Living history: Students study the Civil War at Rowan Museum camp
Published 12:00 am Thursday, July 12, 2018
GRANITE QUARRY — To the rest of the world, it’s 2018. But on the grounds of the Old Stone House in Granite Quarry, the clock was turned back to 1863, the height of the Civil War.
For the seventh year, the Rowan Museum held a Civil War camp for area middle school students. Museum Executive Director Aaron Kepley said students spent the week learning about life during the war and the history behind the conflict.
They learn how to drill with a rifle, participate in skirmishes in the woods, eat food cooked over an open fire and visit Salisbury’s National Cemetery.
This year, 12 students signed up for the camp. Kepley said the week had new offerings, such as an escape room and an increased focus on math and critical thinking. But by Wednesday, the teens were beginning to get antsy and “buck off authority.” It’s a fact that made Kepley laugh.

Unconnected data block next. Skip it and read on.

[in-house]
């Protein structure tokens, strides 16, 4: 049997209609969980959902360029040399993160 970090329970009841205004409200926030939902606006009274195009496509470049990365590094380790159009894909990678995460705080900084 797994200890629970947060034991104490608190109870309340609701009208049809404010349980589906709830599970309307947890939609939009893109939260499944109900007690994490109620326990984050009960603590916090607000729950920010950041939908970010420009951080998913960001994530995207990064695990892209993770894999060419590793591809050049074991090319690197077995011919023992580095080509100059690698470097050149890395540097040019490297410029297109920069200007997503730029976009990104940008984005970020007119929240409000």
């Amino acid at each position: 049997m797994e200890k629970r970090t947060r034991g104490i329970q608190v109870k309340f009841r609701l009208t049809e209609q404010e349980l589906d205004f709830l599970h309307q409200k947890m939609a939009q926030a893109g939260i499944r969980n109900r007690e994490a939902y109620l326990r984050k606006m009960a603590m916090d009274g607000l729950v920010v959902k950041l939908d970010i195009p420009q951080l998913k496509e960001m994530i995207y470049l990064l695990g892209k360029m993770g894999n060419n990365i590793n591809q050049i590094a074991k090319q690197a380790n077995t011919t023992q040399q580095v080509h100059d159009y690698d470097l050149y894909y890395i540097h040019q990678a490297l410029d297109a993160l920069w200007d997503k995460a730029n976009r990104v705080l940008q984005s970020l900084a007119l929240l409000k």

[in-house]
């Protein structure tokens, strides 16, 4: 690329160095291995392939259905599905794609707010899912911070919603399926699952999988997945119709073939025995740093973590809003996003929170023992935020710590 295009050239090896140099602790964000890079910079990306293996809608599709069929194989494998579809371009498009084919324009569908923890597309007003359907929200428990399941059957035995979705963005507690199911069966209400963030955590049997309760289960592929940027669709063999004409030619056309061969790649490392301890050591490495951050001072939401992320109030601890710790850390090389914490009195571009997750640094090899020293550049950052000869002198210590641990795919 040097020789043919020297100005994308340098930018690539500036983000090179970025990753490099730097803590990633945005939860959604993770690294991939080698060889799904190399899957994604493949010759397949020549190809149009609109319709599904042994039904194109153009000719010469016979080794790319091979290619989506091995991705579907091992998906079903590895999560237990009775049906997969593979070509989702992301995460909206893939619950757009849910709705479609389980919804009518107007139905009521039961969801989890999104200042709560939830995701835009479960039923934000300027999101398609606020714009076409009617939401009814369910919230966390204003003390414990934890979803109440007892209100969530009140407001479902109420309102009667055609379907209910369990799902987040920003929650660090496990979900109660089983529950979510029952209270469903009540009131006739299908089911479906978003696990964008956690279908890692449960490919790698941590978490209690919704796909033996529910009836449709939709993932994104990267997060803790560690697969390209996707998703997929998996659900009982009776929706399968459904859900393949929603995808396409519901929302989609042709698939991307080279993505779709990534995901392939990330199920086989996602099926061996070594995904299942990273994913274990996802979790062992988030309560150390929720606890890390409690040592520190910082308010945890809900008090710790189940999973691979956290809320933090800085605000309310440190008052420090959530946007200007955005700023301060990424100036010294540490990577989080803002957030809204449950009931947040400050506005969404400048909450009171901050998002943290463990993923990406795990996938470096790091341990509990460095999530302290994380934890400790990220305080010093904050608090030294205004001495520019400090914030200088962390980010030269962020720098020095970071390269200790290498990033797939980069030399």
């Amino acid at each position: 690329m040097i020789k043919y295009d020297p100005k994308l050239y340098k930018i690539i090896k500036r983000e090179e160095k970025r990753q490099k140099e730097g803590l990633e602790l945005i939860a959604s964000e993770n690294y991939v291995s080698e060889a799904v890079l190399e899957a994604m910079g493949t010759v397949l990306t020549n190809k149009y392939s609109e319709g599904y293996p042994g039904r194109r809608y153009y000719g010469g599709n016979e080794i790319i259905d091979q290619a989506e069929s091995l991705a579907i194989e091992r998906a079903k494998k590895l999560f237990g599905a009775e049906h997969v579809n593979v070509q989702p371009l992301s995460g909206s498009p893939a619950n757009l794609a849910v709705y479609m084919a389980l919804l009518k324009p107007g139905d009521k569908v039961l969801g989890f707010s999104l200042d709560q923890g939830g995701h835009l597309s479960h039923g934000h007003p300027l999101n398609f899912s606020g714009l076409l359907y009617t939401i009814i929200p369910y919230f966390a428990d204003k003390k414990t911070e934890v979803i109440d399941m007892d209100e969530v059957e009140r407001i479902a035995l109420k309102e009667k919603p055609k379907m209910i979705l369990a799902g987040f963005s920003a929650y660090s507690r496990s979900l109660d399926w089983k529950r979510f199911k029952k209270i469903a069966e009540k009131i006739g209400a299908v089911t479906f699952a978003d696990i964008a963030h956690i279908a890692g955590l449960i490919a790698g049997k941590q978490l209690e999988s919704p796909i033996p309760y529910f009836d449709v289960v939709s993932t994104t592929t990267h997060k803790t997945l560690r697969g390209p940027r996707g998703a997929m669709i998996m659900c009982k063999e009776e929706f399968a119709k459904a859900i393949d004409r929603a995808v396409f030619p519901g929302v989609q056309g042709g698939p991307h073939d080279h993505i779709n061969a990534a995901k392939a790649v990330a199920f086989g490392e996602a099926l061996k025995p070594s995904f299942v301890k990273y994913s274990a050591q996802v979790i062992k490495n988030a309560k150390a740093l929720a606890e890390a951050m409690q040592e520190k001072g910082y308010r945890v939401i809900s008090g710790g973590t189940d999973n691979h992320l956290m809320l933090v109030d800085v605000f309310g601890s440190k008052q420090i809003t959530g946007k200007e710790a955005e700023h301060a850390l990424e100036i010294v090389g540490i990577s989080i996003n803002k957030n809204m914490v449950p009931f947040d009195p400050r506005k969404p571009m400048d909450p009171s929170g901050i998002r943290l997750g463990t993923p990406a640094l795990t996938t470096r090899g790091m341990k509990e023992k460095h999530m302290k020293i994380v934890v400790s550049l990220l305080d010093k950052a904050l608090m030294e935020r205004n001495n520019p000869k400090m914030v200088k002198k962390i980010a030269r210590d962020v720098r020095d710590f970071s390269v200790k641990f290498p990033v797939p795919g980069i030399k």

“They don’t quite realize that that’s actually pretty historically accurate,” he said.
By 1863, both armies were growing tired of the war, and soldiers became unruly and began deserting in droves.
But students still cited a positive experience. Campers said they enjoyed the chance to be outside and liked the variety the camp offered — as well as the illusion of a leap back in time.
“It’s not like any other camp I’ve been to before,” said Eva Lamanno.
“It’s interesting,” said August Hoffman.
This year is the final year for volunteer Simon Connely, one of the camp’s founders
“So we’ll be losing the guy who helped us start it,” Kepley said.
Connely was just a teenager himself when he heard Rowan Museum was starting a Civil War camp. In love with the era, he volunteered to help run it. He’s been involved ever since.
“It’s really enjoyable to teach (the kids),” he said. “You kind of live it with them.”
Connely is a second lieutenant and has been commissioned by the Army. Next summer, he’ll be deployed overseas.
In between all the fun activities, time spent together and taste testing, Connely, Kepley and others hope that students learn what it was really like for North Carolinians during the Civil War — the good and the bad.
“We don’t mince that slavery had a huge part in the start of the Civil War,” Kepley said. “Otherwise, this camp is perpetuating falsehoods, and we don’t want that. We want it to be real. The Civil War was hell, and we want them to know that.”
Contact reporter Rebecca Rider at 704-797-4264.